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RBI reworking demonetisation numbers

By Anup Roy
January 06, 2017 06:12 IST
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'RBI is taking all steps to complete the process expeditiously so as to release firm figures at an early date.'
Anup Roy reports.

A scene at a Mumbai bank, December 13, 2016. Photograph: Arun Patil

The Reserve Bank of India clarified it is still counting how many old notes have been returned to the banking system, to eliminate double counting.

Therefore, it said the numbers being quoted should not be construed as verified.

The RBI is reconciling the numbers provided by banks against the actual cash stashed in currency chests.

Media reports suggested that anything between Rs 14.5 lakh crore and Rs 15 lakh crore may have come back to the banking system, against Rs 15.4 lakh crore worth of old Rs 500 and Rs 1,000 notes.

These notes are now called specified bank notes (SBN) by the RBI.

'Now that the scheme has come to an end on December 30, 2016, these figures would need to be reconciled with the physical cash balances to eliminate accounting errors/possible double counts etc,' a statement on the RBI Web site said.

Till then, 'Any estimate may not indicate the actual numbers of the SBNs that have been returned,' the RBI noted.

The clarification has confused economists.

"If RBI is now saying they need to recheck the figures, where did the earlier numbers originate from?" asked a senior economist with a bank.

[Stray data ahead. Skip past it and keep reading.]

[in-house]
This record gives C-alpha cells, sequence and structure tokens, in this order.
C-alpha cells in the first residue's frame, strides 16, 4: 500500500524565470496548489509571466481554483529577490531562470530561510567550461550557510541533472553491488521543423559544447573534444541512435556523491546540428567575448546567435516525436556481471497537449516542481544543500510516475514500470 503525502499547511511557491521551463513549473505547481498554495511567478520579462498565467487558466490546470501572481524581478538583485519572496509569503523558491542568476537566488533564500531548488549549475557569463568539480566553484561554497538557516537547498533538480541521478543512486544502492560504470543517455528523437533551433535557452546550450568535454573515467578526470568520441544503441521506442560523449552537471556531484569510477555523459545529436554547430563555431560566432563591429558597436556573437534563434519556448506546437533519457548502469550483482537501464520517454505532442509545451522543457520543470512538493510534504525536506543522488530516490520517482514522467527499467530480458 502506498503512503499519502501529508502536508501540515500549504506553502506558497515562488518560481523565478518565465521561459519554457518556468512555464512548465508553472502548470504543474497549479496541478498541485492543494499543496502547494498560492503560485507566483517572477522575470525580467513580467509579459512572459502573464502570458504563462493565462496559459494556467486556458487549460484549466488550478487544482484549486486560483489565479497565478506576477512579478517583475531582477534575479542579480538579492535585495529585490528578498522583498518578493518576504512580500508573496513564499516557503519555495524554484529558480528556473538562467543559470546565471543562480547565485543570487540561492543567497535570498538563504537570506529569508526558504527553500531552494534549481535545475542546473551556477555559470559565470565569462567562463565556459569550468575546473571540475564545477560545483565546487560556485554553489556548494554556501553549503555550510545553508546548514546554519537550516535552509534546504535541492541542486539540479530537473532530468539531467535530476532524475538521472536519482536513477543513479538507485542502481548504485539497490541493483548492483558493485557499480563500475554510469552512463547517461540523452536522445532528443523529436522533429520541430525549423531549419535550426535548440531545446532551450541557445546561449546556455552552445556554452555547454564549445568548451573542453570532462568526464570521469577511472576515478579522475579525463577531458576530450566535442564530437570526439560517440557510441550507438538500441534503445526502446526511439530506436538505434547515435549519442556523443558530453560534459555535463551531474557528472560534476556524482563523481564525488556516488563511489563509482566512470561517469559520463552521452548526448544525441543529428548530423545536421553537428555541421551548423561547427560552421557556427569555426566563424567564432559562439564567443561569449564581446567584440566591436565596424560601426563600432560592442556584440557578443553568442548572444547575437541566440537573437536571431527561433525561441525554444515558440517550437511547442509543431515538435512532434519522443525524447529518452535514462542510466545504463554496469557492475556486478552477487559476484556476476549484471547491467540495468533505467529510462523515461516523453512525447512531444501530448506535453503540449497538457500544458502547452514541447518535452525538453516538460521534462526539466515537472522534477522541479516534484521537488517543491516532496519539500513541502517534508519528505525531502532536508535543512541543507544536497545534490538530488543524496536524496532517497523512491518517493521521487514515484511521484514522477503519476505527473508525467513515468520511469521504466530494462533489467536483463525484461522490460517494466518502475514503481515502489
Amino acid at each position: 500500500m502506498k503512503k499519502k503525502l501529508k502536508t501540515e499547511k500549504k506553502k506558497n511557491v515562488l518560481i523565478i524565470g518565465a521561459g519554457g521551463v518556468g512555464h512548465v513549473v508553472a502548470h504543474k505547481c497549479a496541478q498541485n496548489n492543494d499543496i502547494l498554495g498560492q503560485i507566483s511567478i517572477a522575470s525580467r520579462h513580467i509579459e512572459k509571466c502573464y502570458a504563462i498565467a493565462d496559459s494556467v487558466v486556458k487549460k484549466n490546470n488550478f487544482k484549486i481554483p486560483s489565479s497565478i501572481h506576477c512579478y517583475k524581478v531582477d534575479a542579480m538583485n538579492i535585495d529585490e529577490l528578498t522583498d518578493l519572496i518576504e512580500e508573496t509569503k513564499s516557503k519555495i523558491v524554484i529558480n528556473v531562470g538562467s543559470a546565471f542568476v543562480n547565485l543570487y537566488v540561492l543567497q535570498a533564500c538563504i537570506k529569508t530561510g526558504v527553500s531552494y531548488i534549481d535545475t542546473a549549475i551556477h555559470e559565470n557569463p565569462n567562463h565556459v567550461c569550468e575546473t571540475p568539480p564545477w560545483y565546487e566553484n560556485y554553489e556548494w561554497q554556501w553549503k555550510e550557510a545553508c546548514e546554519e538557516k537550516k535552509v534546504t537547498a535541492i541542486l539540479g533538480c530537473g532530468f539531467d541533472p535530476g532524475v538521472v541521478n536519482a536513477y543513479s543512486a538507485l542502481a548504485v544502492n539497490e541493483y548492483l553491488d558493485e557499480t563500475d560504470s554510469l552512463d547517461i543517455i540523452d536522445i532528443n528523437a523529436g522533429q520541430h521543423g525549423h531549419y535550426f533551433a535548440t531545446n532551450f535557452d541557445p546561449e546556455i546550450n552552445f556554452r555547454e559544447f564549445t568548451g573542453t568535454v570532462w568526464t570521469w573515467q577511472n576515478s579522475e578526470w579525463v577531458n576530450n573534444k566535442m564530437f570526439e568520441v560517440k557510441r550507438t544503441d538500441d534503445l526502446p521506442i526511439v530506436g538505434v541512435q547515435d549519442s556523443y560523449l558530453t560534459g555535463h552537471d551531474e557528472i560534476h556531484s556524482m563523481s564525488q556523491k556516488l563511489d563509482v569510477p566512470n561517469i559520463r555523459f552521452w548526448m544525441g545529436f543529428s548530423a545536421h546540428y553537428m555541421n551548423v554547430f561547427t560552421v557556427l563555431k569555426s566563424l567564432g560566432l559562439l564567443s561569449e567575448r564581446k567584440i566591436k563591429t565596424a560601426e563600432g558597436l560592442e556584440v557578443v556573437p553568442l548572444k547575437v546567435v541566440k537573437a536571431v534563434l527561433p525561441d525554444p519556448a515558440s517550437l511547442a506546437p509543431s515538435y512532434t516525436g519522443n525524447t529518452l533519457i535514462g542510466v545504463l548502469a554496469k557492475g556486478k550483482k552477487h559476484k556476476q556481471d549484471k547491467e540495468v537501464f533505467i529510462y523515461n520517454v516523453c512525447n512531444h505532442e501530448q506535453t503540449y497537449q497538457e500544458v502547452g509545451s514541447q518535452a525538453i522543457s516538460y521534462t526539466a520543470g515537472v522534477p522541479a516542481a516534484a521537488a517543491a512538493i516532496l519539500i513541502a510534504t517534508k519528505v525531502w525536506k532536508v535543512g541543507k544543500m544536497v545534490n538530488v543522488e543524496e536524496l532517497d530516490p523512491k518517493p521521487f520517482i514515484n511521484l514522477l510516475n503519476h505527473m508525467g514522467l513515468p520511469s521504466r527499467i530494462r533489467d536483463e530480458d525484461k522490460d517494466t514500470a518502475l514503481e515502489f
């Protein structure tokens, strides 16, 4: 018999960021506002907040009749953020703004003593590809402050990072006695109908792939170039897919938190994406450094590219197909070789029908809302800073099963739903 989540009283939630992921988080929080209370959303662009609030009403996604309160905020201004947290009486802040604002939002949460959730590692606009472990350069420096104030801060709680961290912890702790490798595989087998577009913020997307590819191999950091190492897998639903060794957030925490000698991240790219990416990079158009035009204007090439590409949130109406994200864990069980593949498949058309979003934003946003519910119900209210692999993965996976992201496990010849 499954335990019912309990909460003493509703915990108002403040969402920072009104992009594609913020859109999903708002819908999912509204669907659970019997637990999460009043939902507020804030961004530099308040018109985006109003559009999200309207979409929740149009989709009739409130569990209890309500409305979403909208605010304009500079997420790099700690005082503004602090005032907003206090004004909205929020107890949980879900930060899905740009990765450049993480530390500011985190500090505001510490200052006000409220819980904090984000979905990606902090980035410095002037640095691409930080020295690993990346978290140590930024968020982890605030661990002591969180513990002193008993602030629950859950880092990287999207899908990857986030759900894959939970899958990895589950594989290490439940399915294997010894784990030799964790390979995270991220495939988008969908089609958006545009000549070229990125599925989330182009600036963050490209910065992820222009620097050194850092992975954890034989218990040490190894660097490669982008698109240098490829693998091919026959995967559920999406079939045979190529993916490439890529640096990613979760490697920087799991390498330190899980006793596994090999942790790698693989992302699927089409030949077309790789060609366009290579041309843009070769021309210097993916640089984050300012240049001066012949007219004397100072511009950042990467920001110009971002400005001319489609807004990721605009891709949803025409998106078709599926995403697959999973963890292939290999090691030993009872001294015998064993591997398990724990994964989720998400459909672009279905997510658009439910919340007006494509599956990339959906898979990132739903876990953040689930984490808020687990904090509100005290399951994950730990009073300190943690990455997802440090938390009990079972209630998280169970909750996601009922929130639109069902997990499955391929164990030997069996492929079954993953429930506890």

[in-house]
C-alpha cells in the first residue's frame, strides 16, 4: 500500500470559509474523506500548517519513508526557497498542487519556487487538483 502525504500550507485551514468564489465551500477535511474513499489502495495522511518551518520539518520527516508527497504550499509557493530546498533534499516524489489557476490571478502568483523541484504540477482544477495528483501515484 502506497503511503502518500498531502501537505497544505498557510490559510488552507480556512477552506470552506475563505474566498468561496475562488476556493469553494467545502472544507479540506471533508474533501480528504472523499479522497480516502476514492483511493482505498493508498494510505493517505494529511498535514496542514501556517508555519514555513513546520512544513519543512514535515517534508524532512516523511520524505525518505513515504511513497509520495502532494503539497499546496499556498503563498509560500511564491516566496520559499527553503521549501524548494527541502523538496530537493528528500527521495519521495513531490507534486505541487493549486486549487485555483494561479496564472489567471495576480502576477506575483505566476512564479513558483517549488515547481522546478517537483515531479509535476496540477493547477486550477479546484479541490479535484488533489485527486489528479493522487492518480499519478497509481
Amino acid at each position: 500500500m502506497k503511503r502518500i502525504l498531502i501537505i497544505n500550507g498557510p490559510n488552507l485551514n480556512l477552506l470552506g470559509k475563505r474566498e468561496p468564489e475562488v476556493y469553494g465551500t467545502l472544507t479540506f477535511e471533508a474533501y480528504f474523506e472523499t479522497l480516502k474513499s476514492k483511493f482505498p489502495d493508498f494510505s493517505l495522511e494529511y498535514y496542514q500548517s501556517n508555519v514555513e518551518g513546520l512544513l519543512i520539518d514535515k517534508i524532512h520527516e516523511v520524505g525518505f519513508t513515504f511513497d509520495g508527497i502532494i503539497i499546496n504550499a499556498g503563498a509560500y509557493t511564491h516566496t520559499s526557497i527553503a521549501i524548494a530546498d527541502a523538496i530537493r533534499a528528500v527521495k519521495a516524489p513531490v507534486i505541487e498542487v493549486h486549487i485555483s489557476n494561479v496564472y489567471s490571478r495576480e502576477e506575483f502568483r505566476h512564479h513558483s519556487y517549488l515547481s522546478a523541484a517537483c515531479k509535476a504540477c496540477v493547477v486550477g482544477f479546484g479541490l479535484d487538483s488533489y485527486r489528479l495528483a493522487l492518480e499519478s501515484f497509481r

RBI Deputy Governor R Gandhi had provided the numbers at a press conference on December 13.

At that conference, Gandhi had said SBNs of Rs 500 and Rs 1,000 returned to the RBI and currency chests amounted to Rs 12.44 lakh crore as on December 10, 2016.

In that period, the RBI had issued to the public through the banks and their branches a total of 21.8 billion pieces of notes of various denominations, of which 20.1 billion pieces belonged to small denominations of Rs 10, Rs 20, Rs 50 and Rs 100 notes and 1.7 billion belonged to higher denominations of Rs 2,000 and Rs 500, Gandhi had said.

If RBI's figure of Rs 12.44 lakh crore as on December 10 was correct, then recent media estimates could be closer to the reality, given that there was still 20 days to go for the last leg of the demonetisation drive to end, economists say.

The government, on its part, has found it difficult to face the fact that most of the demonetised money has come back to the banking system.

Finance Minister Arun Jaitley had hoped that a substantial portion of the demonetised amount won't come back to the banks and, therefore, this can be extinguished from the RBI's liability side and transferred back to the government.

The figures being touted was about Rs 3 lakh crore in government gains through unreturned money.

Predictably, Economic Affairs Secretary Shaktikanta Das asked the RBI to recheck the figures that it provided to eliminate possibilities of double counting.

'In the figures RBI announced, there are a lot of areas where we feel there could be double counting. We have identified those and requested RBI and banks to double check,' Das told journalists at a press conference in mid-December.

Before that, State Bank of India Chairman Arundhati Bhattacharya had hinted at possible double counting on the RBI's part as both cooperative banks that maintain accounts with banks and banks themselves reported their deposit numbers individually to RBI and the government.

After the figures provided on December 13, the RBI did not come up with any update on how much money has been returned.

However, it periodically gave updates on how much money was remonetised, latest being Rs 592,613 crore till December 19.

The RBI said this time, the figures provided will be firm.

'RBI is taking all steps to complete the process expeditiously so as to release firm figures of SBNs received at an early date.'

IMAGE: A scene at a Mumbai bank, December 13, 2016. Photograph: Arun Patil

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Anup Roy in New Delhi
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